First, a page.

To all my followers out there…

In the next several days, we Floridians will be experiencing some rough weather. Hurricane Irma is headed our way. We will survive. We’ve been through hurricanes before. But this one does look different. Keep us in  your thoughts and prayers.

Just so you know I have scheduled posts through the next several weeks as I always do. On the other side of Irma, I will do a post about my experience with this hurricane.

I love you guys. Thank you for sticking with me. You are the best.

Here’s a waiting-for-the-storm haiku:

I am a manly
man who can withstand all things.
‘Cept hurricanes. Help!

Uncle Bardie.

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Picture-taking

The woman sat on a bench in the park. She worked on her journal.

Just behind and above her was a statue of a man, lauding the benefits of birding. His feet rested on her shoulders. His hands held a pair of binoculars to his eyes. Several birds rested on his bronze shoulders.

The woman glanced up. A photographer pointed his camera at her. She went back to jotting in her journal. “He’s taking my picture again. This is the third time.”

Tom was not a professional photographer. He liked snapping pictures as he roamed the city on his day off. “Why doesn’t she move out of the way so I can get a clear shot of the statue?” He moved a little to his left.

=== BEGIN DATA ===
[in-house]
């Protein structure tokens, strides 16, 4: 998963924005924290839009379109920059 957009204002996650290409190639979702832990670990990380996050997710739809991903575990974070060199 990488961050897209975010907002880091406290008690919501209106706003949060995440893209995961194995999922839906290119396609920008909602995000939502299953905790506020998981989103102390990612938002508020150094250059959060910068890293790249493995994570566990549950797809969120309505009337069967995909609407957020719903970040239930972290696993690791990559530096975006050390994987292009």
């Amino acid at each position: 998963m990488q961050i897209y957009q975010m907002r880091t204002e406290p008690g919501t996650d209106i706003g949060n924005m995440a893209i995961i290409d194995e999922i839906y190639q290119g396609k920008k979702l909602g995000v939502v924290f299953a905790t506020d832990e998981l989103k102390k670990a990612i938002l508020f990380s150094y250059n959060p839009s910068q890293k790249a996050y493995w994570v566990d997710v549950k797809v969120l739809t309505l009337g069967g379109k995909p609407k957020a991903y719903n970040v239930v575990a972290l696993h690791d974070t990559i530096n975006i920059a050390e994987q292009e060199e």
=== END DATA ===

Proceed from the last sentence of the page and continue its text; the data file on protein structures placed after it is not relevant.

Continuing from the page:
She continued her journal entry: “He must think I’d make a good model. I think so too.”

To avoid her, Tom moved around to the side of the statue. She stood up and moved back into his lens vision. He moved again. She moved too. This happened several times. Every time Tom changed his lens viewpoint, the woman changed her location. “Get the hell out of the way,” he thought. There was anger in his thoughts. Then, in resignation, he dropped the camera to his chest and walked away.

Journal entry: “I don’t want to be pushy but I just have to know. Does he plan on publishing my photograph?”

The woman went after Tom. Tom knew he was being followed, so he turned the corner and hurried into a hotel and hid behind the curtains. As she walked through the door, he noticed how interesting her face looked. Hmmm. He snapped several pictures. Then she was out the door. He rushed after her and out the hotel door. She was gone.

The Uglies

Let’s face it. We all have a bit of the Uglies in us. When I say Uglies, I mean Ug-a-lug-lies.

From time to time, those Uglies have to burst loose. There’s no two ways about it. Oh, sure. Later we’ll do a Flip Wilson and say, “The devil made me do it.” That’s ‘cause we’re embarrassed we let our dumbass show.

When we see others do the Uglies, we don’t let them off the hook that easy. We want them to get their just desserts. Either that or some of that instant karma John Lennon sang about.